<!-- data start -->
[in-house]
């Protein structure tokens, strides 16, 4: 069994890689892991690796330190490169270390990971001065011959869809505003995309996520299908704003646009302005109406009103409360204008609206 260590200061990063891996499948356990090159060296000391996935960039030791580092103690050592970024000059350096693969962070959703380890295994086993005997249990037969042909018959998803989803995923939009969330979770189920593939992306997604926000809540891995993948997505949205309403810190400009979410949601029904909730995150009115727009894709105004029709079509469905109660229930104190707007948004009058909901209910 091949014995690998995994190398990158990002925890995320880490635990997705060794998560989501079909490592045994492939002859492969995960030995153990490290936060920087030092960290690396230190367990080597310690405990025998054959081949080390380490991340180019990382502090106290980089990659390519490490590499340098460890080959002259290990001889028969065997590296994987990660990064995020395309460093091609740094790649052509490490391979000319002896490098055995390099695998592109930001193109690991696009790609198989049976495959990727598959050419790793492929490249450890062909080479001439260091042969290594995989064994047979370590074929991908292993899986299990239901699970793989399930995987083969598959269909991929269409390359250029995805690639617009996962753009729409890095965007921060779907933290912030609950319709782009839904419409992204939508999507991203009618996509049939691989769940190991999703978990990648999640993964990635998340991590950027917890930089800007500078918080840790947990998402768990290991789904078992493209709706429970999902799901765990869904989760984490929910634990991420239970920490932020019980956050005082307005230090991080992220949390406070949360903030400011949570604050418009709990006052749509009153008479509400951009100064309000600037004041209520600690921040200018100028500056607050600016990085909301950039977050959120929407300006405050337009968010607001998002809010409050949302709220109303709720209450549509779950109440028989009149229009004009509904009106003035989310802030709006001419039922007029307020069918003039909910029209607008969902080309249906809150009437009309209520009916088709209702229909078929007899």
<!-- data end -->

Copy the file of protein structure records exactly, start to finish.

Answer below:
[in-house]
């Protein structure tokens, strides 16, 4: 069994890689892991690796330190490169270390990971001065011959869809505003995309996520299908704003646009302005109406009103409360204008609206 260590200061990063891996499948356990090159060296000391996935960039030791580092103690050592970024000059350096693969962070959703380890295994086993005997249990037969042909018959998803989803995923939009969330979770189920593939992306997604926000809540891995993948997505949205309403810190400009979410949601029904909730995150009115727009894709105004029709079509469905109660229930104190707007948004009058909901209910 091949014995690998995994190398990158990002925890995320880490635990997705060794998560989501079909490592045994492939002859492969995960030995153990490290936060920087030092960290690396230190367990080597310690405990025998054959081949080390380490991340180019990382502090106290980089990659390519490490590499340098460890080959002259290990001889028969065997590296994987990660990064995020395309460093091609740094790649052509490490391979000319002896490098055995390099695998592109930001193109690991696009790609198989049976495959990727598959050419790793492929490249450890062909080479001439260091042969290594995989064994047979370590074929991908292993899986299990239901699970793989399930995987083969598959269909991929269409390359250029995805690639617009996962753009729409890095965007921060779907933290912030609950319709782009839904419409992204939508999507991203009618996509049939691989769940190991999703978990990648999640993964990635998340991590950027917890930089800007500078918080840790947990998402768990290991789904078992493209709706429970999902799901765990869904989760984490929910634990991420239970920490932020019980956050005082307005230090991080992220949390406070949360903030400011949570604050418009709990006052749509009153008479509400951009100064309000600037004041209520600690921040200018100028500056607050600016990085909301950039977050959120929407300006405050337009968010607001998002809010409050949302709220109303709720209450549509779950109440028989009149229009004009509904009106003035989310802030709006001419039922007029307020069918003039909910029209607008969902080309249906809150009437009309209520009916088709209702229909078929007899």